Coping with alcohol
The realm of alcohol is festooned and adorned with a multitude of colourful words and terms: wort, lees, Old Peculiar, Bull's Blood, firkin, Jeroboam, Goldings, Fuggles, oak casked, Appelation Controlee, pub, wine bar, a jar, a finger, a swift half, a nightcap, squiffy, pallatic. Various popular terms are also current regarding a person's unhealthy use of alcohol, such as: alcoholic, alcohol problem, alcohol abuse, binge drinking. The meanings of each of these terms both overlap and differ, and each point to an intention, with or without awareness, to use alcohol for psychological/emtional support, the consequence of which is to accredit alcohol with a set of meanings that have the potential to become central to the life and identity of a person. This centrality may be instigated by some underlying personal tensions.
Drinking alcohol in small quantities is usually presented as beneficial, both in that it is frequently a social activity, and there is much popular press coverage of what are presented as long-term medical benefits. Western culture encourages drinking alcohol as a means of social integration. As a result of this 'acceptance', it is sometimes difficult to recognise when drinking has become a problem. A person who drinks nothing at all in the week and then binges at the weekend may be at greater risk than the person who drinks small amounts more regularly.
In the short term, alcohol abuse can lead to accidents/personal injury as well as to liver damage, which can occur in relatively young individuals if they have been consistently using alcohol. In the longer term, excessive drinking can result in a range of physical and psychological complications and, ultimately, in death.
The Department of Health advise that the sensible drinking limits for men and women are as follows:
- 3 or 4 units a day or 28 units a week for men
- 2 or 3 units a day or 21 units a week for women.
1 unit is equivalent to half a pint of standard lager or beer or one standard glass of wine. 1 bottle of alcopop is roughly equivalent to 2 units of alcohol.
The symptoms of alcohol abuse vary from individual to individual. Ask yourself whether your drinking regularly (or even sometimes) results in the following:
- getting into fights or arguments
- finding it difficult to get up in the morning
- feeling depressed (see Coping with Depression)
- suffering from financial worries
- concern from friends and family members about your drinking habits
- ensuring that you keep alcohol readily available
- accidental injury
- finding it hard to cope with stressful situations
- being arrested
- drinking and driving (even if "it wasn't really my fault").
If you recognise in yourself symptoms listed above and believe that you may have a drinking problem, then you have already taken the first step towards helping yourself.
Some changes to your drinking you can make immediately include:
- Set yourself an upper limit, tell people (friends/family) about it, and ask them to help you to stick to it .
- Alternate drinking alcoholic drinks with soft drinks or water (use the same glass for water and wine in a restaurant so that you can monitor how much of each you are drinking).
- Eat well before you drink anything alcoholic, this has the effect of slowing down your body's rate of alcohol absorption.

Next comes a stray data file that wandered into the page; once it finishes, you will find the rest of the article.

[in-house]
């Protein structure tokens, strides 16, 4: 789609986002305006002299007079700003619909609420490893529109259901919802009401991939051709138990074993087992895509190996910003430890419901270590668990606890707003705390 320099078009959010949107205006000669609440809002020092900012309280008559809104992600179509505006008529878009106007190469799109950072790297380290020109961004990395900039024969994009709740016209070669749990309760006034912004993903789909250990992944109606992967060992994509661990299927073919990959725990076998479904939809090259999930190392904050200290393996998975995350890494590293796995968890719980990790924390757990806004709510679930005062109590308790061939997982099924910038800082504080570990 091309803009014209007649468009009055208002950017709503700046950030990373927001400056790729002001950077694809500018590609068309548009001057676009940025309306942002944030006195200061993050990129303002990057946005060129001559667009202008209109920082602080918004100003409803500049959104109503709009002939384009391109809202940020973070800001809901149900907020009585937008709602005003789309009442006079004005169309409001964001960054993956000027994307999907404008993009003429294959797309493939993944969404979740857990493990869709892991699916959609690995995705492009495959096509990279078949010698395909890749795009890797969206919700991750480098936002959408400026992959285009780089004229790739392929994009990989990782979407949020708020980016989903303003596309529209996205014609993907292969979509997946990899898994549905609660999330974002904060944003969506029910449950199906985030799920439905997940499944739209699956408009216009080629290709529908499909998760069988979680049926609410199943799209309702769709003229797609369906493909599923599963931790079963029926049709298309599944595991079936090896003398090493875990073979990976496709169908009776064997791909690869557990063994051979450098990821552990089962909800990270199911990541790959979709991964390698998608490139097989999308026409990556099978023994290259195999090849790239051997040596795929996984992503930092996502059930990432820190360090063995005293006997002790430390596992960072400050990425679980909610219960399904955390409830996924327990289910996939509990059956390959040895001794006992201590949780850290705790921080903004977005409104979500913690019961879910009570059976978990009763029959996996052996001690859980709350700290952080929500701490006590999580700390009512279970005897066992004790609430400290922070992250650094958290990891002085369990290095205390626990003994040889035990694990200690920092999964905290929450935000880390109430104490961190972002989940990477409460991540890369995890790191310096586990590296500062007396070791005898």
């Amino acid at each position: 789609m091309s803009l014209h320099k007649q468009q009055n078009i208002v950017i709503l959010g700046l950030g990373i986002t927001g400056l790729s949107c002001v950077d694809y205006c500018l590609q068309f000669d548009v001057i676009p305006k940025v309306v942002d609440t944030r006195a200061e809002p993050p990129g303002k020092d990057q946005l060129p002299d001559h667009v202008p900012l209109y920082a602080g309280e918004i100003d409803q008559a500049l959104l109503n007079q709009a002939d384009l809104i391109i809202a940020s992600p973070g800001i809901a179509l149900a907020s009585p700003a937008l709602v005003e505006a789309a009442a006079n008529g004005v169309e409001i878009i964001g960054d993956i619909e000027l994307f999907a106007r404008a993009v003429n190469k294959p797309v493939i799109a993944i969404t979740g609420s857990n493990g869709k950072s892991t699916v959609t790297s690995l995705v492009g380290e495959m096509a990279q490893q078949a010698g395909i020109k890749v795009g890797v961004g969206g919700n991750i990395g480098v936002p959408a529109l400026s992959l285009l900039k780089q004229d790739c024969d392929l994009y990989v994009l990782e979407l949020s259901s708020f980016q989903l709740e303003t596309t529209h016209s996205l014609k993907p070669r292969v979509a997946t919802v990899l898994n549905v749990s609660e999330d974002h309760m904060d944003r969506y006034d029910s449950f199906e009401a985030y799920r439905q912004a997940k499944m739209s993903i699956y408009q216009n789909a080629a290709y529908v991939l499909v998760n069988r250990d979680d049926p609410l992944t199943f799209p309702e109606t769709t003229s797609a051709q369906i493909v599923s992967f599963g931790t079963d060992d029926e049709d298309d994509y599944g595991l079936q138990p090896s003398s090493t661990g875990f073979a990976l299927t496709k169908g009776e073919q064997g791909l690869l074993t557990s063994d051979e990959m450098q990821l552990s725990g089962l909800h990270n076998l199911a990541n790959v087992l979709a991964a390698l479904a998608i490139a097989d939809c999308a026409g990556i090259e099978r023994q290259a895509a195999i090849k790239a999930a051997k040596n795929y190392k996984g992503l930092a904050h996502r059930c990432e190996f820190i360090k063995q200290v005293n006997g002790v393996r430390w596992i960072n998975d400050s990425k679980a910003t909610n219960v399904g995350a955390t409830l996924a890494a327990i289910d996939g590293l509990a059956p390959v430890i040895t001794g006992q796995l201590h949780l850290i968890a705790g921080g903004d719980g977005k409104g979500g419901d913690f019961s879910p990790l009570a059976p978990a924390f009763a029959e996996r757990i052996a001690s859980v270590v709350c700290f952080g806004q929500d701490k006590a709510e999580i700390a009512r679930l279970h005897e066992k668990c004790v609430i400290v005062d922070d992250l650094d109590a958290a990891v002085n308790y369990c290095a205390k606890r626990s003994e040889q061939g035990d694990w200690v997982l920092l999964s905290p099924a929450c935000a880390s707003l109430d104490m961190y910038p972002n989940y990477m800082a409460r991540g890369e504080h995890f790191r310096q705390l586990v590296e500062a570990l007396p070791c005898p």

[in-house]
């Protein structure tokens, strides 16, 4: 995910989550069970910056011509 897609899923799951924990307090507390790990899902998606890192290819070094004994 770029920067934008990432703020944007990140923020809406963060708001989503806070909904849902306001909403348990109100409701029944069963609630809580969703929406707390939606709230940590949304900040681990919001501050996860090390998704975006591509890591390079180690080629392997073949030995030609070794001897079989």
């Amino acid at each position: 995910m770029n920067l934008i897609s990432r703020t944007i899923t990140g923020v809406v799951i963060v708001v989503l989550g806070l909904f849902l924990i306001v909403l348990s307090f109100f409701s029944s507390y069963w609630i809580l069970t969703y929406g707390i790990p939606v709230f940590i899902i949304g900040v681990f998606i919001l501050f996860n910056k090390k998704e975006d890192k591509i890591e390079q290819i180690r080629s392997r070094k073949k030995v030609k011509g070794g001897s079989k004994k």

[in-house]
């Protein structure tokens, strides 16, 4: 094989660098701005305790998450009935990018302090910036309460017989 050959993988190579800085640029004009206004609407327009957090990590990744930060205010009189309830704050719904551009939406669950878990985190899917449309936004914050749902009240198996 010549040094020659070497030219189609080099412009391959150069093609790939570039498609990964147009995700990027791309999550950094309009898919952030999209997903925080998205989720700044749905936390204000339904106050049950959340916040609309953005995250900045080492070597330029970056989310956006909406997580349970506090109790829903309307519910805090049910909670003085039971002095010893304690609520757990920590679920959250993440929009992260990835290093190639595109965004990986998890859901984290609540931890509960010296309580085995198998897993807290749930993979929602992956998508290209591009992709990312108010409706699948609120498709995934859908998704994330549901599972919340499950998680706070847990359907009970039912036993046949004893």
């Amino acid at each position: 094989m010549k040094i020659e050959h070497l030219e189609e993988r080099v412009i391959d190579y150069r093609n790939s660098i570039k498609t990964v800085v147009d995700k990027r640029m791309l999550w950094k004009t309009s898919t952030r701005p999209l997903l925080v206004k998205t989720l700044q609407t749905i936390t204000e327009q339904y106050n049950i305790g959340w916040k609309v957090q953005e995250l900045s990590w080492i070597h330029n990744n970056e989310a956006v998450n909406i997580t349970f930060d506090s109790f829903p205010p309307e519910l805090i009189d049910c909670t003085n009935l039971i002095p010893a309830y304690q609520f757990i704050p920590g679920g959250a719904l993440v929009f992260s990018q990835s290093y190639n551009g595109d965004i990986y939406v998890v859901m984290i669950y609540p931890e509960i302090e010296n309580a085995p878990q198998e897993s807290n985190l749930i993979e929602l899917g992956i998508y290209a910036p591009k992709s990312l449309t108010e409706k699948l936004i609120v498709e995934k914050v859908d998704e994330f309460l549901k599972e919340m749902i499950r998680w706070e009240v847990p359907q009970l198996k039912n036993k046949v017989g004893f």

- Avoid situations in which you might feel obliged to drink alcohol.
- Designate particular days of the week as days when you never drink anything alcoholic.
- Avoid drinking spirits.
- Choose low alcohol drinks in preference.
- Avoid alcoholic drinks when you feel stressed - it might make you feel better for a while, but you will inevitably feel worse later.
However, if you recognise that you have a problem, you should also seek professional help. There are many qualified and experienced individuals and groups throughout the North East who will be happy to help you. They are easy to contact, and will be able to talk with you in depth. Contact details for some of these can be found below.
Some of these services, such as the University's Councelling service, concentrate specifically on the underlying problems that may lead to excessive drinking, whilst others, such as Alcoholics Anonymous, concentrate on the drinking problem itself.
If you think that a friend or member of your family has a drinking problem, confronting them about it can be difficult and may result in resentment and denial. It is important to avoid trying to bring the subject up in a confrontational way or while your friend is drunk. Your friend needs to come to terms with their problem themselves, but you can help by providing them with information and support in a non-confrontational way.
If they recognise that they have a problem, you can help by:
- signposting (i.e. giving them the contact details shown at the end of this leaflet, or passing them this leaflet itself)
- talking about the various support services and what type of help each provides
- trying to help them understand any underlying problems which is causing them to drink excessively
- talking about aspects of their behaviour that you think have changed.
You can also assist by helping them to set themselves targets or schedules and establish new routines to help them break out of the destructive cycle of drinking.
If they don't or won't recognise their problem and only if it is safe to do so let them know how their drinking is affecting themselves and others and let them have a copy of this leaflet.
Remember that if you are suffering as a result of a friend or family member's drinking problem, then you may need support yourself. Some of the support services listed at the end of this leaflet are intended specifically for friends and family members of people with drinking problems.
This page was published on 1 September 2015